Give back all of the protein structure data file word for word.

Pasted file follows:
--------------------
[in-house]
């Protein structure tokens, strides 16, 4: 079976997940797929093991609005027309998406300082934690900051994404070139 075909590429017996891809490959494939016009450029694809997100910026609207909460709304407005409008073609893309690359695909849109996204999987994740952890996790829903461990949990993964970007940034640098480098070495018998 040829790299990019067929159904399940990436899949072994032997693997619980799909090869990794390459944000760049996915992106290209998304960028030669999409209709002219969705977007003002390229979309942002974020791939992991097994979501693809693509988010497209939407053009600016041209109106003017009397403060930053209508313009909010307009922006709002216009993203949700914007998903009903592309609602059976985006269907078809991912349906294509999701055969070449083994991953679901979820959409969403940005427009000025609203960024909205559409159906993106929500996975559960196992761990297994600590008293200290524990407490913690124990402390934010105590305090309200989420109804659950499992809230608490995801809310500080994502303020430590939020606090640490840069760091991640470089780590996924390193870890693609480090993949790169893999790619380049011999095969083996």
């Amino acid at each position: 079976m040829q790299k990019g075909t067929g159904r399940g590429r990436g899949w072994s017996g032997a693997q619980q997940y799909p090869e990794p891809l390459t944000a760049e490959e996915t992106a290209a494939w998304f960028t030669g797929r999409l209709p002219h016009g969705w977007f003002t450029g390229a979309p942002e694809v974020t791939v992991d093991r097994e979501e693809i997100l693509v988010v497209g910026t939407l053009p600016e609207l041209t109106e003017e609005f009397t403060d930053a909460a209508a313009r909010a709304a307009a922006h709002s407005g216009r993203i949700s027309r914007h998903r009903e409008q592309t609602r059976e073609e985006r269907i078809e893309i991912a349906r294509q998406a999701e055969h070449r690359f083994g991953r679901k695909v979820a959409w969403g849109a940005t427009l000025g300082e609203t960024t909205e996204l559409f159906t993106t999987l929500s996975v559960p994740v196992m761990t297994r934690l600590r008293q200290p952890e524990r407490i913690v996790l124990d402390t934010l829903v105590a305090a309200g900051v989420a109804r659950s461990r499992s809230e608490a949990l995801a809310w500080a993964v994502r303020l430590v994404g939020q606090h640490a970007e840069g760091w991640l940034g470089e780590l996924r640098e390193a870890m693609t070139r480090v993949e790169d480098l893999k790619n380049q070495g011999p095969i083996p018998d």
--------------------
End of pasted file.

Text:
[in-house]
């Protein structure tokens, strides 16, 4: 079976997940797929093991609005027309998406300082934690900051994404070139 075909590429017996891809490959494939016009450029694809997100910026609207909460709304407005409008073609893309690359695909849109996204999987994740952890996790829903461990949990993964970007940034640098480098070495018998 040829790299990019067929159904399940990436899949072994032997693997619980799909090869990794390459944000760049996915992106290209998304960028030669999409209709002219969705977007003002390229979309942002974020791939992991097994979501693809693509988010497209939407053009600016041209109106003017009397403060930053209508313009909010307009922006709002216009993203949700914007998903009903592309609602059976985006269907078809991912349906294509999701055969070449083994991953679901979820959409969403940005427009000025609203960024909205559409159906993106929500996975559960196992761990297994600590008293200290524990407490913690124990402390934010105590305090309200989420109804659950499992809230608490995801809310500080994502303020430590939020606090640490840069760091991640470089780590996924390193870890693609480090993949790169893999790619380049011999095969083996």
């Amino acid at each position: 079976m040829q790299k990019g075909t067929g159904r399940g590429r990436g899949w072994s017996g032997a693997q619980q997940y799909p090869e990794p891809l390459t944000a760049e490959e996915t992106a290209a494939w998304f960028t030669g797929r999409l209709p002219h016009g969705w977007f003002t450029g390229a979309p942002e694809v974020t791939v992991d093991r097994e979501e693809i997100l693509v988010v497209g910026t939407l053009p600016e609207l041209t109106e003017e609005f009397t403060d930053a909460a209508a313009r909010a709304a307009a922006h709002s407005g216009r993203i949700s027309r914007h998903r009903e409008q592309t609602r059976e073609e985006r269907i078809e893309i991912a349906r294509q998406a999701e055969h070449r690359f083994g991953r679901k695909v979820a959409w969403g849109a940005t427009l000025g300082e609203t960024t909205e996204l559409f159906t993106t999987l929500s996975v559960p994740v196992m761990t297994r934690l600590r008293q200290p952890e524990r407490i913690v996790l124990d402390t934010l829903v105590a305090a309200g900051v989420a109804r659950s461990r499992s809230e608490a949990l995801a809310w500080a993964v994502r303020l430590v994404g939020q606090h640490a970007e840069g760091w991640l940034g470089e780590l996924r640098e390193a870890m693609t070139r480090v993949e790169d480098l893999k790619n380049q070495g011999p095969i083996p018998d």